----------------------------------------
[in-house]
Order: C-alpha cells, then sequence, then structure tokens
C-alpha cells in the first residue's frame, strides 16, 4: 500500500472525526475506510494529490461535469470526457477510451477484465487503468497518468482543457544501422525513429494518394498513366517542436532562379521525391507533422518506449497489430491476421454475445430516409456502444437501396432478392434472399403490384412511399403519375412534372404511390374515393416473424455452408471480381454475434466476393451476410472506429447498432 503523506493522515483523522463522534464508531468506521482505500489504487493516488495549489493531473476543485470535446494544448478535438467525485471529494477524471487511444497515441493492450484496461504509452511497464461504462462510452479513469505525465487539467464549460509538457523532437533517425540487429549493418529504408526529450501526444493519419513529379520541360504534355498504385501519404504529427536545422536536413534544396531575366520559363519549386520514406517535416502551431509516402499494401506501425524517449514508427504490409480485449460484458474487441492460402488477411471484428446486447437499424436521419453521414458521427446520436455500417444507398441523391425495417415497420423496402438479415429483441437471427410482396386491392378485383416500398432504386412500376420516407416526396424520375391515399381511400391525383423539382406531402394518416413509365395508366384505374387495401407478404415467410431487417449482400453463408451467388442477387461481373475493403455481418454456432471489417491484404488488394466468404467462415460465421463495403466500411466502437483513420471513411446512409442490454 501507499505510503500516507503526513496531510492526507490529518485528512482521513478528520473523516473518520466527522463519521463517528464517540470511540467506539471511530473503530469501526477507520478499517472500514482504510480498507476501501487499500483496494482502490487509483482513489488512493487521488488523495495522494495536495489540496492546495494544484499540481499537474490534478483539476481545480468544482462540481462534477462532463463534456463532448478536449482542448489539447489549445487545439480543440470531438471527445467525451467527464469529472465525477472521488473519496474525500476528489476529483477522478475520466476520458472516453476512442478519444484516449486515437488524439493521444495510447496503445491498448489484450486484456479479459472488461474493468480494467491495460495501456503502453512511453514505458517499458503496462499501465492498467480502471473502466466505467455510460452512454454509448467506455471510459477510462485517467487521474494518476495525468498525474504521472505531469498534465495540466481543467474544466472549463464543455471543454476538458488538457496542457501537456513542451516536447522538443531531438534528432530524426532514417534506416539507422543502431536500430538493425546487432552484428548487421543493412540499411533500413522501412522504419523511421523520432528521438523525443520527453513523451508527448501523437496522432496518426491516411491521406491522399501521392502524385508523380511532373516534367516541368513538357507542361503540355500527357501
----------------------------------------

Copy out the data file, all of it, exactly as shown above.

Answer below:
[in-house]
Order: C-alpha cells, then sequence, then structure tokens
C-alpha cells in the first residue's frame, strides 16, 4: 500500500472525526475506510494529490461535469470526457477510451477484465487503468497518468482543457544501422525513429494518394498513366517542436532562379521525391507533422518506449497489430491476421454475445430516409456502444437501396432478392434472399403490384412511399403519375412534372404511390374515393416473424455452408471480381454475434466476393451476410472506429447498432 503523506493522515483523522463522534464508531468506521482505500489504487493516488495549489493531473476543485470535446494544448478535438467525485471529494477524471487511444497515441493492450484496461504509452511497464461504462462510452479513469505525465487539467464549460509538457523532437533517425540487429549493418529504408526529450501526444493519419513529379520541360504534355498504385501519404504529427536545422536536413534544396531575366520559363519549386520514406517535416502551431509516402499494401506501425524517449514508427504490409480485449460484458474487441492460402488477411471484428446486447437499424436521419453521414458521427446520436455500417444507398441523391425495417415497420423496402438479415429483441437471427410482396386491392378485383416500398432504386412500376420516407416526396424520375391515399381511400391525383423539382406531402394518416413509365395508366384505374387495401407478404415467410431487417449482400453463408451467388442477387461481373475493403455481418454456432471489417491484404488488394466468404467462415460465421463495403466500411466502437483513420471513411446512409442490454 501507499505510503500516507503526513496531510492526507490529518485528512482521513478528520473523516473518520466527522463519521463517528464517540470511540467506539471511530473503530469501526477507520478499517472500514482504510480498507476501501487499500483496494482502490487509483482513489488512493487521488488523495495522494495536495489540496492546495494544484499540481499537474490534478483539476481545480468544482462540481462534477462532463463534456463532448478536449482542448489539447489549445487545439480543440470531438471527445467525451467527464469529472465525477472521488473519496474525500476528489476529483477522478475520466476520458472516453476512442478519444484516449486515437488524439493521444495510447496503445491498448489484450486484456479479459472488461474493468480494467491495460495501456503502453512511453514505458517499458503496462499501465492498467480502471473502466466505467455510460452512454454509448467506455471510459477510462485517467487521474494518476495525468498525474504521472505531469498534465495540466481543467474544466472549463464543455471543454476538458488538457496542457501537456513542451516536447522538443531531438534528432530524426532514417534506416539507422543502431536500430538493425546487432552484428548487421543493412540499411533500413522501412522504419523511421523520432528521438523525443520527453513523451508527448501523437496522432496518426491516411491521406491522399501521392502524385508523380511532373516534367516541368513538357507542361503540355500527357501